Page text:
washingtonpost.com  > Metro > Virginia > Loudoun

Residents Give Input On Future Of Manor

By Lila de Tantillo
Washington Post Staff Writer
Sunday, April 3, 2005; Page LZ03

The 16-acre Paxton property in Leesburg has been unused for nearly a year, but local residents and community groups have dozens of ideas for what do with it.

The 50 people who gathered at Leesburg Town Hall on Wednesday night lack the authority to make a formal decision on the property, which is east of Ida Lee Park. But the Rev. John R. Ohmer, who organized the meeting, said he hoped the discussion would help dissuade the estate's trustees from their plan to demolish the buildings and sell the property.

The property was owned by Rachel Paxton, the widow of a wealthy industrialist from Pennsylvania. When she died in 1922, her will specified that her 32-room manor and surrounding buildings be used to benefit "convalescent" children, which originally meant those recovering from illness but was later interpreted by courts to include poor and neglected children. The manor most recently housed the Paxton Child Development Center, which reserved a number of places for disadvantaged children. The center closed in June.

"This is not a battle of my choosing," said Ohmer, who, as rector of St. James' Episcopal Church in Leesburg, is automatically a member of the estate's board of visitors, which advises the trustees. "Mrs. Paxton entrusted her faith community to see that her will was carried out." Ohmer said the board of visitors planned to submit the recommendations in a report to the board of trustees.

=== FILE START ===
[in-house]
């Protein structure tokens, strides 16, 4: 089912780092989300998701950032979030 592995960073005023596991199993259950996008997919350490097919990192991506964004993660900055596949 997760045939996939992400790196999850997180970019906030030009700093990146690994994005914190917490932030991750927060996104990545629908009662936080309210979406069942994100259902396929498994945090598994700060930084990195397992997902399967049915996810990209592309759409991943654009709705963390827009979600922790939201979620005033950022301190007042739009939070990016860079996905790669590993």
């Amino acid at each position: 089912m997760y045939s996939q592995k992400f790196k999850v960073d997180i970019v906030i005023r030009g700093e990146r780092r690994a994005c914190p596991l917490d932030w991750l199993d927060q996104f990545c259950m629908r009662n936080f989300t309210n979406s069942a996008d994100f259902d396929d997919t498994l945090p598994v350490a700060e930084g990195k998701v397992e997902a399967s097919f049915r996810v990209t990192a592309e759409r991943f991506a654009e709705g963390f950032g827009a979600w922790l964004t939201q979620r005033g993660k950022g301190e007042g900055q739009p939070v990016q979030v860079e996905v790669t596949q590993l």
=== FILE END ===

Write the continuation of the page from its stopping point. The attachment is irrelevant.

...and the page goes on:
The Leesburg Town Council expanded the town's historic district in May to include the Paxton estate, preventing a demolition permit from being issued. The trustees sued the town, and the case is still in the courts.

Opponents of demolition contend that the trustees want to sell the property to focus on issuing grants and scholarships. They also point out that the site, also known as Carlheim Manor, is listed on the National Register of Historic Places. The 1870s Victorian-style mansion and stone outbuildings are considered rare examples of Loudoun County architecture just after the Civil War.

In addition to the buildings' historic value, others cite their practical uses.

"A lot of the childhood diseases are gone, but that doesn't mean we're running out of needy children," said J. Randall Minchew, a lawyer who represents the board of visitors.

A telephone call to the office of Grayson P. Hanes, a lawyer representing the trustees, was not returned.

Several people at the meeting Wednesday suggested that the property be used as a facility for autistic youths, consolidating the Leesburg administrative offices of The Arc of Loudoun County, a group that provides support for people with mental retardation and developmental disabilities, and Aurora, its school in Purcellville.

"They would have a better connection with the school and reduce overall expenses," said Chuck Allen, whose 9-year-old son attends Aurora.

Elizabeth Burns, a mother of four young children who lives at a family shelter while her husband stays at a nearby men's shelter, recommended that the manor be used for tutoring homeless children. "They're failing for no fault of their own but because they have no continuity," Burns said.

Alfred Dennis, who owns a 125-acre farm in the Leesburg area, urged that the Paxton property not be turned into another subdivision.

"We're very concerned about growth everywhere and that there won't be any open space," he said.

Comments on the Paxton property can be submitted until Friday for inclusion in the report to the board of trustees. Call 703-777-1124 or e-mail info@stjamesleesburg.org.

© 2005 The Washington Post Company